Downside of Perseverance

Sustained effort in the face of difficulty is important to mathematics learning but not always sufficient. Students and teachers must be able to recognize when effort is not productive. For example, continued effort may not be helpful if students keep failing to arrive at correct solutions.

These students do not give up too quickly; rather, they keep doing the same thing over and over without advancing. While computer based learning systems promise to increase efficiency in homework completion and grading, they also have the potential to use students’ time unproductively and undermine effective learning—revealing the need for refining pedagogical theories of how to support productive struggle.

Logic model of hypothesized factors with the potential to contribute to whether and how a student persists in an ASSISTments Skill Builder.

our questions about perseverance

  1. What are the key differences between unproductive persistence and the productive struggle and productive failure that are necessary to learn mathematics?
  2. At what point in the learning process can we detect that further persistence is unlikely to be productive?
  3. What happens to students’ motivation and learning when they engage in wheel-spinning?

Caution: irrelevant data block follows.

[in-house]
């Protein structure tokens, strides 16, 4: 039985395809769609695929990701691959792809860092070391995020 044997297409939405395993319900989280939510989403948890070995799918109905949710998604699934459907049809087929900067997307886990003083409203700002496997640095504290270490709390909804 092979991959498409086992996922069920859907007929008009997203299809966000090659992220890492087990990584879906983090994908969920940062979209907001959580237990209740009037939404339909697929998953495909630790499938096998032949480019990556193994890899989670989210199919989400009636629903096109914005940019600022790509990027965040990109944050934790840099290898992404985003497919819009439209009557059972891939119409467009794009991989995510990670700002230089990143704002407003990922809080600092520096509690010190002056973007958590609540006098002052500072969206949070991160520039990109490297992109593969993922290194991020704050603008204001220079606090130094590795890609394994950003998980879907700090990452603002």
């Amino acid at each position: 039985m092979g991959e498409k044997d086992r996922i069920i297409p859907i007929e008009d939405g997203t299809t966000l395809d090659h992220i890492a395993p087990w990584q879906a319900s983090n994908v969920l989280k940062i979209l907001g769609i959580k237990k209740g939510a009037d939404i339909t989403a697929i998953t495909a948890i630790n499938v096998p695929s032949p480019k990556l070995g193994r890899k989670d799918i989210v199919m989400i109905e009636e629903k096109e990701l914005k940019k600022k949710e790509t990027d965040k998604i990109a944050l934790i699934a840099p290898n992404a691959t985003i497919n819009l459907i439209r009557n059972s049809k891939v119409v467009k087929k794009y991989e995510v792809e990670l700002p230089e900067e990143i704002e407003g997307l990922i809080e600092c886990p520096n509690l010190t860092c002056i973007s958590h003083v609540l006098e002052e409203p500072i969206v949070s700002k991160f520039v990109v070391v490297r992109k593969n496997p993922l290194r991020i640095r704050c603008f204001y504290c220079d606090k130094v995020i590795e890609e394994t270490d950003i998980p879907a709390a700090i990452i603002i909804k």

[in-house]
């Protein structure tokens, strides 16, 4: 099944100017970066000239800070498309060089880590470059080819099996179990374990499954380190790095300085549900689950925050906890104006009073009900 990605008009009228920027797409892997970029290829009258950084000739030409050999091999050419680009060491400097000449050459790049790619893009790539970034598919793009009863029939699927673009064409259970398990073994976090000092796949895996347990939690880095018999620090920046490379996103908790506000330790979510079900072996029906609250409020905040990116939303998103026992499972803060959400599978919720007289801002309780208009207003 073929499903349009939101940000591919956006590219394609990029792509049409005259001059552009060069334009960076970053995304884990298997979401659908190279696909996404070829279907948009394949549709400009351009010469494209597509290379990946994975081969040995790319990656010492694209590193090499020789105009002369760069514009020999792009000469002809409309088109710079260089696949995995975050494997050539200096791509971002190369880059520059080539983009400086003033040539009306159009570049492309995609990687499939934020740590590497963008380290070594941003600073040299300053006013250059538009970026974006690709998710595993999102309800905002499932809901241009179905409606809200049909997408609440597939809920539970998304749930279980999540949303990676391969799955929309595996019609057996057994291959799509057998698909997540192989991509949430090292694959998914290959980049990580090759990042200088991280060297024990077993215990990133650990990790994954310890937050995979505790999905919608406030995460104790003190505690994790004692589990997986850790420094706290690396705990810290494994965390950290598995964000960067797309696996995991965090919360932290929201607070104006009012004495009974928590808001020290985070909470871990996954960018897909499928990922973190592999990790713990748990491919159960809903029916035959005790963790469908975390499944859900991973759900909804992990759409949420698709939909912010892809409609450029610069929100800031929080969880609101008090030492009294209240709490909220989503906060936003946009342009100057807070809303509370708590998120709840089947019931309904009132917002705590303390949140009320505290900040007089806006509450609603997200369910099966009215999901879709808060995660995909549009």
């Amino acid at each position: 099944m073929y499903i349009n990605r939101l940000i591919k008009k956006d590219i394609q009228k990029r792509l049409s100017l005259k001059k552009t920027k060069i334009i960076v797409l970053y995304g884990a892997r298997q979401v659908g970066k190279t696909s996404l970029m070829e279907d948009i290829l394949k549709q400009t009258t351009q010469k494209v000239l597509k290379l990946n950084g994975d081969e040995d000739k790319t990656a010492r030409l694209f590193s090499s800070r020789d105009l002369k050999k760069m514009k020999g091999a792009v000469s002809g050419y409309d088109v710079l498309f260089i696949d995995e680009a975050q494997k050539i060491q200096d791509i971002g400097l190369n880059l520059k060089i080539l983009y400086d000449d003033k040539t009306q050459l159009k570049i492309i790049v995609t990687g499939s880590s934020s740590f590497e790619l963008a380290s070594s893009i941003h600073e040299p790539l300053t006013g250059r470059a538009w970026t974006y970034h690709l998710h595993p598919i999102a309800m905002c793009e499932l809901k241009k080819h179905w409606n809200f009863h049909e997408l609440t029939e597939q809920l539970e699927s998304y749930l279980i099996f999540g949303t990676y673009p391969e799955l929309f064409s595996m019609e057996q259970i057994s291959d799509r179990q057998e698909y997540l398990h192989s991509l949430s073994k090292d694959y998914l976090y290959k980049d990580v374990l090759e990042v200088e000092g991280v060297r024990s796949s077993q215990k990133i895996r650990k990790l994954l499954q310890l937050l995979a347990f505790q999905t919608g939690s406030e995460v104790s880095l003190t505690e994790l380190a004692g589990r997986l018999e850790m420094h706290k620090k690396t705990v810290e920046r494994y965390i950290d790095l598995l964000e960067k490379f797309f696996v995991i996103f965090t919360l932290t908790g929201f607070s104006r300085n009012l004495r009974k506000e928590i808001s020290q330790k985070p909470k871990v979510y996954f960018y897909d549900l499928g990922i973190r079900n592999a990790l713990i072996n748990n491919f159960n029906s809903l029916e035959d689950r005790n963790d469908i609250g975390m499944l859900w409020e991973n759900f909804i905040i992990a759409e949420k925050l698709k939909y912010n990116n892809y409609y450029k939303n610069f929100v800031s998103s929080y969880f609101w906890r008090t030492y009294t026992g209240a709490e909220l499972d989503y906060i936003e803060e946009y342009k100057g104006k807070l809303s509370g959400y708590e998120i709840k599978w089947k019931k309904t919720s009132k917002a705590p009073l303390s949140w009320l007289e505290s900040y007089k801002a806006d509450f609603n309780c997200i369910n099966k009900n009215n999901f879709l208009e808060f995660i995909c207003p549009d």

4. What are appropriate instructional designs and interventions to prevent wheel-spinning and to promote productive persistence?

An alternative to unproductive perseverance?

Promoting productive persistence, in any learning environment requires a focus on the mindsets themselves, the self-regulatory aspects of good strategies, and how mathematics learning environments can provide supportive help. We aim to contribute theoretically sound and empirically validated guidance to help educators achieve an effective balance of these elements, whether or not they use technology in their classrooms.

Our research program uses complementary methods in a coherent progression to address three goals:

  1. To develop automated detectors that can differentiate between wheel-spinning and productive persistence in real time. We will create models that can differentiate these modes of engagement, using educational data mining (EDM) techniques to develop automated detectors.
  2. To explore what factors predict wheel-spinning and productive persistence. In a correlational study, across a broad and diverse sample, we will examine the student factors, teacher practices, and system features that may predict wheel-spinning. A second study will use think-aloud methodology for an in-depth investigation of cognitive and self-regulatory processes associated with persistence.
  3. To design and test interventions to reduce wheel-spinning and promote productive persistence. Building on these findings and others in the research literature, we will design a set of interventions. We will co-design the interventions with a team of master teachers, with guidance from our advisory board of international experts. We will conduct a series of randomized controlled trials (RCTs) to test the impacts of the interventions on students’ persistence, learning, and affective experience.